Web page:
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Amazon Echo vs Amazon Echo Dot: Which Alexa smart speaker should you go for?

Although the Amazon Echo (4th Generation) and the Amazon Echo Dot (5th Generation) may look similar, there are some key differences between the two Alexa-powered smart speakers.

We’ve reviewed both the Amazon Echo (4th Gen) and the Amazon Echo Dot (5th Gen) and compared the specs here, so you can determine which device is better suited for your household.

Keep reading to learn more about the two smart speakers and how they differ in regards to price, design, features and sound quality.


In terms of appearance there isn’t much to separate the Amazon Echo and Amazon Echo Dot as they look almost identical. Sporting the spherical design that was introduced with the Echo Dot, our reviewer concluded that this style “looks as good today as it did when the product was launched”.

Both Echo devices have the same button layout too (including Volume, Action and Mute) which are raised with individual shapes so they’re easier to select. The status ring light for both can be found at the bottom of the speaker, which we think is a welcome change as it still gets your attention for notifications but the light itself is much less intrusive than older speakers. 

The difference between the two comes with connectivity. While the Amazon Echo has two ports, a power input and a 3.5mm audio output, the latter is missing from the newer Echo Dot. However, we don’t think this is an issue, as we found the 3.5mm audio output to be an unnecessary feature. 

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Naturally as Amazon devices, both the Echo and Echo Dot are equipped with the voice assistant Alexa which can respond to most queries and requests with ease. 

Both Echo devices also include the Zigbee Hub which makes controlling your smart home devices easier, by allowing you to add smart home devices including smart plugs and thermostats to your Echo device without having to use additional hubs or bridges.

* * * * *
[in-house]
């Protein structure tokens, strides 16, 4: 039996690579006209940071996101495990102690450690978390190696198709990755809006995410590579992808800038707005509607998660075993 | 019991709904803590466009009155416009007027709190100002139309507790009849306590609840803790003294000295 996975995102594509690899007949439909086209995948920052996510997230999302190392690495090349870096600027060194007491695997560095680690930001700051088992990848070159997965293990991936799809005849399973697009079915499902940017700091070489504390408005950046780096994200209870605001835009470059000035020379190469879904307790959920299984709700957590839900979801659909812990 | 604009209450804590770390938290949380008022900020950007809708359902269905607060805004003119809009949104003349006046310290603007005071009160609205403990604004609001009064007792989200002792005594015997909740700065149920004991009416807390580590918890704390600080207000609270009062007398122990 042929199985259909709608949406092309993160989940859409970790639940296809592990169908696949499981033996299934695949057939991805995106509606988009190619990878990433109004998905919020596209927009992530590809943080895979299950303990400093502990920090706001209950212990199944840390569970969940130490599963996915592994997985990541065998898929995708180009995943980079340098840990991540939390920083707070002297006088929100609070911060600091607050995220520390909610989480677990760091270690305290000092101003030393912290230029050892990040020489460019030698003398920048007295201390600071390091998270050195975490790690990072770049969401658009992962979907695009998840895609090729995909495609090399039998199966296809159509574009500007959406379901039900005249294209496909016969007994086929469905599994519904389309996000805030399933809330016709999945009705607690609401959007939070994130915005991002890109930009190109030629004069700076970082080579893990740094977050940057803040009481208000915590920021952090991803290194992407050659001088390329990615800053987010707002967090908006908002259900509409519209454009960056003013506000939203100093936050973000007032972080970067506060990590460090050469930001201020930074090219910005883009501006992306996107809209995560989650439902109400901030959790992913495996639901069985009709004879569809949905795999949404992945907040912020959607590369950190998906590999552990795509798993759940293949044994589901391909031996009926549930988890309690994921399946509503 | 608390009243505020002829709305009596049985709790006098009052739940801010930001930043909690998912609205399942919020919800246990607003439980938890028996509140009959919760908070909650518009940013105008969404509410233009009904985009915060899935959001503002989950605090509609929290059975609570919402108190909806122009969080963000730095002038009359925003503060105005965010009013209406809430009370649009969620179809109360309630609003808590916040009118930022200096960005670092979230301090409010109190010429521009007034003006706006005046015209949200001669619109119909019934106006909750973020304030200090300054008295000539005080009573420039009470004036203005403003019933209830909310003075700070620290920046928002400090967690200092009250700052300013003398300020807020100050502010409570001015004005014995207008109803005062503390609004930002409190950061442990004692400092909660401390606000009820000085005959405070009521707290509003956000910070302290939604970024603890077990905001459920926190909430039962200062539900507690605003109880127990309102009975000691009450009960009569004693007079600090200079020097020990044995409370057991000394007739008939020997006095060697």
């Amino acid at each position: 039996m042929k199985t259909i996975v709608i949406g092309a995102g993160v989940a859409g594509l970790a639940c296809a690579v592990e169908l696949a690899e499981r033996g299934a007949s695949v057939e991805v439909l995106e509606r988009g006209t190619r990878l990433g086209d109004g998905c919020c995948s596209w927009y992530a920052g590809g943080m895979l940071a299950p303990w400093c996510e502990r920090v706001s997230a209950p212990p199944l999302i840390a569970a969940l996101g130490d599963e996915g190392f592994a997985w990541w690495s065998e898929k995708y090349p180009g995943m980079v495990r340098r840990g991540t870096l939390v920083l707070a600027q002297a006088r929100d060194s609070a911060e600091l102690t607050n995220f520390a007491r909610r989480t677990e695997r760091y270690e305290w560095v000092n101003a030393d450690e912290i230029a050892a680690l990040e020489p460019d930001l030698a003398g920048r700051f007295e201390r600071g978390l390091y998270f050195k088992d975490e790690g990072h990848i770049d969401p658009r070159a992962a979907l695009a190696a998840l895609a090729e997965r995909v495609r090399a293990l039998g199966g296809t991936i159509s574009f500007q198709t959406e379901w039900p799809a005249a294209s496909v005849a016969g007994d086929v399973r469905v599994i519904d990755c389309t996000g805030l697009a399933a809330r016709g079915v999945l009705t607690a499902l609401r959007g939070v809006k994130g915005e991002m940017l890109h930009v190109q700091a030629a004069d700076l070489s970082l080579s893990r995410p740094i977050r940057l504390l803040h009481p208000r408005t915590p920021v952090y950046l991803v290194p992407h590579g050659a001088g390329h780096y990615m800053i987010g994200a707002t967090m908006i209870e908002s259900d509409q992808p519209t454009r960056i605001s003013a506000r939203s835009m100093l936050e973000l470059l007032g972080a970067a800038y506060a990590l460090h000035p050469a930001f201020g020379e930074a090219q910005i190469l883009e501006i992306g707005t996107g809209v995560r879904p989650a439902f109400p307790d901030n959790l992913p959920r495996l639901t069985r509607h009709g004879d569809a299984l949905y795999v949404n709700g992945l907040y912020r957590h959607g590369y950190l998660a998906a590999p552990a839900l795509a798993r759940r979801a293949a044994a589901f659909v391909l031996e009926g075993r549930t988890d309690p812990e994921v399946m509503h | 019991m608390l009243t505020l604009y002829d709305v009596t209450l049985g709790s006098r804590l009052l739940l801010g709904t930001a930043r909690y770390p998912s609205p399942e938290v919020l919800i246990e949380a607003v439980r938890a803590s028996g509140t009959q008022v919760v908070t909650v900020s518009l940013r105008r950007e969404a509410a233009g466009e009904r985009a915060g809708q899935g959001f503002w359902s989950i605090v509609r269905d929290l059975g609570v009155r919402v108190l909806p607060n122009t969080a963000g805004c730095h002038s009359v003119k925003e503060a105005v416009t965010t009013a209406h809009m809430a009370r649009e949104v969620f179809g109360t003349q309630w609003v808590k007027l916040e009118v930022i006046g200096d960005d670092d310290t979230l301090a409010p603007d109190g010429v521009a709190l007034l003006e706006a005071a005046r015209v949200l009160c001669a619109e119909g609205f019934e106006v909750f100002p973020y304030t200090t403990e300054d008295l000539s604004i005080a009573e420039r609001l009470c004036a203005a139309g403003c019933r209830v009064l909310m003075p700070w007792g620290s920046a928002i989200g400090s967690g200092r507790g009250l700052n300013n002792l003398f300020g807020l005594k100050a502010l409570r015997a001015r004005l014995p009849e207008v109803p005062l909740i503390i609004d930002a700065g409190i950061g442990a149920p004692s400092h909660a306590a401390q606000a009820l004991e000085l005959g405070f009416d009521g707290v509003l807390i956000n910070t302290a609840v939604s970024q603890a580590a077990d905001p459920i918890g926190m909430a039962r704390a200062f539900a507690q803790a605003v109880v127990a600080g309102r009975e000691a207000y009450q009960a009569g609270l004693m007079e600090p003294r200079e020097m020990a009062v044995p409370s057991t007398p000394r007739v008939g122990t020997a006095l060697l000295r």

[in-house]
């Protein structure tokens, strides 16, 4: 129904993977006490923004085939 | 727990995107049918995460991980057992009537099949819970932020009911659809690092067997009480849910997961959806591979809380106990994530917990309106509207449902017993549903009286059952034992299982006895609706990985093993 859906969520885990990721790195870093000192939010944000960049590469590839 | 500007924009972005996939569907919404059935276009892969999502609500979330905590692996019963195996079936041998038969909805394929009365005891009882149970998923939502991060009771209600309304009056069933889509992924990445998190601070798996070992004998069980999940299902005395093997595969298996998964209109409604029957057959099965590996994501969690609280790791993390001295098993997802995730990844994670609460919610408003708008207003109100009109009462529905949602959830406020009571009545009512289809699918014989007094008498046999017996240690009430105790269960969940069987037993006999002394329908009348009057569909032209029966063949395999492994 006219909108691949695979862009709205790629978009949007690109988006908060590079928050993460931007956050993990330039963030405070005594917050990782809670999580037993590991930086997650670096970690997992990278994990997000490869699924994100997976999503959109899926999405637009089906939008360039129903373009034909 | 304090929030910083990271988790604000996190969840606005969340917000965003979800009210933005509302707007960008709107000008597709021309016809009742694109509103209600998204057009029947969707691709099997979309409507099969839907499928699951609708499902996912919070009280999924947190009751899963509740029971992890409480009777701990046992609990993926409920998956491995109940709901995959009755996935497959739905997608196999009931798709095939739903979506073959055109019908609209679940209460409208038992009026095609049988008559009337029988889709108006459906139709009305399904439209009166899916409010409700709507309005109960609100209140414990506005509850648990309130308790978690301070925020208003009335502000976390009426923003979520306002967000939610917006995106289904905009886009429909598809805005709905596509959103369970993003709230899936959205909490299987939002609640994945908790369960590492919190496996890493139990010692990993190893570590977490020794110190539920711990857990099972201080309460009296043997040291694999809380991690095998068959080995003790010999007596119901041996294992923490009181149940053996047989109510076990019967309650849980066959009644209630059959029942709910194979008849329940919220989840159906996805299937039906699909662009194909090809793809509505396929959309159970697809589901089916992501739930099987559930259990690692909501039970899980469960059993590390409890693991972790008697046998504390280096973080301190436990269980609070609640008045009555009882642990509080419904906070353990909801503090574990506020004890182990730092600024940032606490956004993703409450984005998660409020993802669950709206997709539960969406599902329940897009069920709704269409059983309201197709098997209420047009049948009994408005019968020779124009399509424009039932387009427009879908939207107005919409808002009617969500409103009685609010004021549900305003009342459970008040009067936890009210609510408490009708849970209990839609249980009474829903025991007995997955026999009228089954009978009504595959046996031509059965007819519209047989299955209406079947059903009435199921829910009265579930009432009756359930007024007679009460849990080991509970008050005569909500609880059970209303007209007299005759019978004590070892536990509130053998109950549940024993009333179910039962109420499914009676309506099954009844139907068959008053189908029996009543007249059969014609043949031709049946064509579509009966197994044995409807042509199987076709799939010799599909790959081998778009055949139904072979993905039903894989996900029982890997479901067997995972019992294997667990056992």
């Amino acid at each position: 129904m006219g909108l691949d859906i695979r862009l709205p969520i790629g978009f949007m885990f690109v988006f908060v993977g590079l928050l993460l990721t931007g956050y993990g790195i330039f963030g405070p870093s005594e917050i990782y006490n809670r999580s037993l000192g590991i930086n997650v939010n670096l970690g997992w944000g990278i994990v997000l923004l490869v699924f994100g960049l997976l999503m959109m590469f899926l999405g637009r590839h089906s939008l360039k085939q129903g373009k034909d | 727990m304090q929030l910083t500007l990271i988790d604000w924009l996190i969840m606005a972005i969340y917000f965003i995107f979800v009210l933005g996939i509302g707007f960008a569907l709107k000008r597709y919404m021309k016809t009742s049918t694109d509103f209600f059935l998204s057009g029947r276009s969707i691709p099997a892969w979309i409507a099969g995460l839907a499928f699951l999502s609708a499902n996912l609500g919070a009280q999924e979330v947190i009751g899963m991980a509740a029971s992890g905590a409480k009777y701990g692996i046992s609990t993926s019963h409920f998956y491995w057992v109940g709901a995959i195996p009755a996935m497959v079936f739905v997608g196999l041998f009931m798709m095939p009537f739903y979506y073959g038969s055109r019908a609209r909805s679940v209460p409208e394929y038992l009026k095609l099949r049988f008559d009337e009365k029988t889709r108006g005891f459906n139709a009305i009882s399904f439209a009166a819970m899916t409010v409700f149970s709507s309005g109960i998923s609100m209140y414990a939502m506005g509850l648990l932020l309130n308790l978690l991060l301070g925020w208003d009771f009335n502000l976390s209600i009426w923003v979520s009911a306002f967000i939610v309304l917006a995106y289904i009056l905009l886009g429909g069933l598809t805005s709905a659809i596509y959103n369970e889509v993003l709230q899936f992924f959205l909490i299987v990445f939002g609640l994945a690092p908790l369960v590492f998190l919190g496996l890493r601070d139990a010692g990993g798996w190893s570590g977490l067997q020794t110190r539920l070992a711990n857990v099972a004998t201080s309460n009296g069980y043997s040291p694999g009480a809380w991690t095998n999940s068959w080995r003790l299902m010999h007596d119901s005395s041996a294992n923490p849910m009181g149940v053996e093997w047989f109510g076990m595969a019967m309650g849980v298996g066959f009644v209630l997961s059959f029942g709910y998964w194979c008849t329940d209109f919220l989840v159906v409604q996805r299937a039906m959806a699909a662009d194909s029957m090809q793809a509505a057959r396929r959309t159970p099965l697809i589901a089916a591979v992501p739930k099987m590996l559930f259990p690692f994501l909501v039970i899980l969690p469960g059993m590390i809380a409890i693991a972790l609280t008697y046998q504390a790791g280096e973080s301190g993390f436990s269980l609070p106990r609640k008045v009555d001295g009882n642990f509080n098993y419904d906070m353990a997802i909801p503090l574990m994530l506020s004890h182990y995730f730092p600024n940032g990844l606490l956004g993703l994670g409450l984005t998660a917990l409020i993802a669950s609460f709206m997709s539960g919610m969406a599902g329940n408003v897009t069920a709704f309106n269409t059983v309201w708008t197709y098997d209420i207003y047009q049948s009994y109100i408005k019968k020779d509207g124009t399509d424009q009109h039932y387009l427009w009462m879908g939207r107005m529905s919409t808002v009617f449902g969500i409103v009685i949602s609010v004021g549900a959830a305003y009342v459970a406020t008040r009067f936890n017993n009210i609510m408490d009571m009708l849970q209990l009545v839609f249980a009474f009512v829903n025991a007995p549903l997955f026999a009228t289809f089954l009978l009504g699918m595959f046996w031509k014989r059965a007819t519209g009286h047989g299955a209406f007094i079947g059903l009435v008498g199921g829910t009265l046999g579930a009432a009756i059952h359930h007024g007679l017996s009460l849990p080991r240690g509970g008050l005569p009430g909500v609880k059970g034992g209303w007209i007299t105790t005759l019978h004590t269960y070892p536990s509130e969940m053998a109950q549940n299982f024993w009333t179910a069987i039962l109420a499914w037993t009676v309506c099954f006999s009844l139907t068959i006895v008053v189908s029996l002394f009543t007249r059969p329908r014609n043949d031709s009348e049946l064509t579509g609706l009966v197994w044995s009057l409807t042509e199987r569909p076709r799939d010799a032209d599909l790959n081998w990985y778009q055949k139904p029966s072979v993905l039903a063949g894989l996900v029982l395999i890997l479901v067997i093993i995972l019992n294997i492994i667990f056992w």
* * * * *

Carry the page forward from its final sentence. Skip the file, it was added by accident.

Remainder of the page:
Amazon introduced its new Low Power mode with the Echo (4th Gen) which reduces how much energy the speaker uses while idle. Although useful, the caveat of this is that if Spotify is linked to your Echo then the Low Power feature won’t work, however this has been improved with the Echo Dot which no longer has this restriction. 

Also new with the Echo Dot is the new control feature which allows users to control the Echo with a simple tap. This is useful for controlling the device when a voice command isn’t convenient. 

Both the Echo and Echo Dot also have a built-in temperature sensor which you can use to trigger Alexa Routines. For example, if the sensor detects a room is too hot, it can automatically turn on a smart fan to cool it down.

The Echo Dot, however, goes further and has Ultrasound Motion Detection built-in which can also be used in Routines. This means Alexa can turn on a light when motion is detected or turn off the heating when no motion is detected.

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Sound quality

Amazon managed to squeeze in two 0.8-inch tweeters and a 3-inch woofer into the Echo and although there’s not enough space to allow for proper stereo separation, our reviewer concluded you still “get a clearer sense of the stereo effect.” The dual tweeters also allow for more detail, with clarity and subtlety pulled out from the music. 

Our reviewer concluded with the Echo that it’s “better when at mid-volume levels” as the sound “gets muddier” at maximum volume. 

The Echo Dot however has a larger 1.73-inch front-firing speaker which delivers more bass than its predecessor. Our reviewer concluded that although the range “isn’t as good as with the standard Echo speaker” for the price it delivers “a surprisingly good audio experience.”

Pricing and availability

The older Echo (4th Generation) has an RRP of £109.99/$99.99 which is considerably more expensive than the Echo Dot’s RRP of £54.99/$49.99. However we have seen deals and bundle offers available for both devices, so it is possible to snap up a bargain. You can see the latest prices below.

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